Montney operators continue drilling longer wells with more frack stages to coax out more resources from the play straddling the Alberta-B.C. border.
Paramount Resources is focused on getting the most out of its remaining 158 sections of Montney land and will adopt a new well design that Jim Riddell, the company’s president and chief executive officer, calls transformational.
“As most of the industry had, we realized back in 2014 and 2015 that drilling longer wells, doing bigger fracks, and making wells much tighter-spaced was a recipe for better wells and values,” he told a recent CIBC investor conference.
Instead of drilling a one-mile horizontal with 20 frack stages at 60 tonnes each, Paramount recently drilled a two-mile horizontal with 50 fracks at 100 tonnes each.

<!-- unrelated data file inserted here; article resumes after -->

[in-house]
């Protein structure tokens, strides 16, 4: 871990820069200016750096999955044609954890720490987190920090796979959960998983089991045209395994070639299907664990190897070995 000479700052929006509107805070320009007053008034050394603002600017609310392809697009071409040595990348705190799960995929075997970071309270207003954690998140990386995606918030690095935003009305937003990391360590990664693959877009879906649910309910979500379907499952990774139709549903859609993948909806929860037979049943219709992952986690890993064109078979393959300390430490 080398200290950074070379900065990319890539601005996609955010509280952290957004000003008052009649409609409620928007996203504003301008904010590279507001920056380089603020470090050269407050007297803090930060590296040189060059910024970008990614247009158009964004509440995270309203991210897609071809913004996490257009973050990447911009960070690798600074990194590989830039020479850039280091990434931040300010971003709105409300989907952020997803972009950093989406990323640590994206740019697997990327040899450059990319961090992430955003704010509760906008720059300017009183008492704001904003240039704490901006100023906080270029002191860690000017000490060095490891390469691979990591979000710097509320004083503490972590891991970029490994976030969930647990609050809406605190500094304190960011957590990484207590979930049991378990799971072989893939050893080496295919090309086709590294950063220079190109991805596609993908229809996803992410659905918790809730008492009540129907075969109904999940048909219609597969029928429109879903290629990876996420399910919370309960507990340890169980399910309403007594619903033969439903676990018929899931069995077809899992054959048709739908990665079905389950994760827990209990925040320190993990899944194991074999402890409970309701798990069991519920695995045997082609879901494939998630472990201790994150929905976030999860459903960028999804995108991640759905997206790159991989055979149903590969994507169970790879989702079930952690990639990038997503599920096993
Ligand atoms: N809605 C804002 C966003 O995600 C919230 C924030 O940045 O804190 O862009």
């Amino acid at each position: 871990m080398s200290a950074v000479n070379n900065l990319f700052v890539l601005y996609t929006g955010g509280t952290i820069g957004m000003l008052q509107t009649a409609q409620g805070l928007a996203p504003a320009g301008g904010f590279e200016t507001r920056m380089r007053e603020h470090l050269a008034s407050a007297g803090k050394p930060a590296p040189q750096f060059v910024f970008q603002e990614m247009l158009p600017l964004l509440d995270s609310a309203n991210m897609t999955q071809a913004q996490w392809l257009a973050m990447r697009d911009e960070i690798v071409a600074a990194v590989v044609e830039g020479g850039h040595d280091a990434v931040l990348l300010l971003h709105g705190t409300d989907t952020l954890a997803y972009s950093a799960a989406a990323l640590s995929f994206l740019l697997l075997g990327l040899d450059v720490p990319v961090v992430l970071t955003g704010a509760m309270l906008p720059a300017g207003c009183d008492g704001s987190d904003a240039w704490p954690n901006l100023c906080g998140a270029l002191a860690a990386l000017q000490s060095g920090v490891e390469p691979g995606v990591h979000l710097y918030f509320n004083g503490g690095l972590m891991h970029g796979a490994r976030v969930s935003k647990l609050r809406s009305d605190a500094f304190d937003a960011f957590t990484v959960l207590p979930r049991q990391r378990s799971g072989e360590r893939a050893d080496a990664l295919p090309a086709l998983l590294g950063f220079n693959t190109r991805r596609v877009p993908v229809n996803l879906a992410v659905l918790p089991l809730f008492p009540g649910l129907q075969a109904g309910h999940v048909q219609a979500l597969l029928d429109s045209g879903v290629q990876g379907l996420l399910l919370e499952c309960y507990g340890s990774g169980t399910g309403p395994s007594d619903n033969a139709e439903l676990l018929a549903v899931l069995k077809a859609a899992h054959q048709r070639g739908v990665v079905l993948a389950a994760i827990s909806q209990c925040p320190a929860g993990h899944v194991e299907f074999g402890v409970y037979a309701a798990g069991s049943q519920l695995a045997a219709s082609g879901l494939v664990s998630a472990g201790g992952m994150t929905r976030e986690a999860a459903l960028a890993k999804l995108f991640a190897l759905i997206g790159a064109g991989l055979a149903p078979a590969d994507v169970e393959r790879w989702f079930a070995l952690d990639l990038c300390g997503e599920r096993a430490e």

“The first chance we got to show the new well design, we placed four times the frack intensity in a well compared to what we were doing before,” Riddell explained.
NuVista Energy is focused on the Wapiti area south of Grand Prairie and is also planning longer wells and higher frack intensity.
“When we go forward, we expect double the length and double the production, but it so happens these wells have outperformed even that,” Jonathan Wright, the company’s president and chief executive officer, told the conference.
Not only are they going longer, but they’re also going longer with denser fracks, much like Paramount. “We’re going from about 100 metres to about 50 metres based on the results we’ve had so far,” Wright added.
“To the extent that these little experiments—going longer and denser with the fracking—work perfectly, then we would end up exceeding our annual plan, and…we would end up with more production,” he said.
“That’s one lever that will happen through the year as we evaluate the results of these wells, and if we end up outperforming, then we have that happy choice.”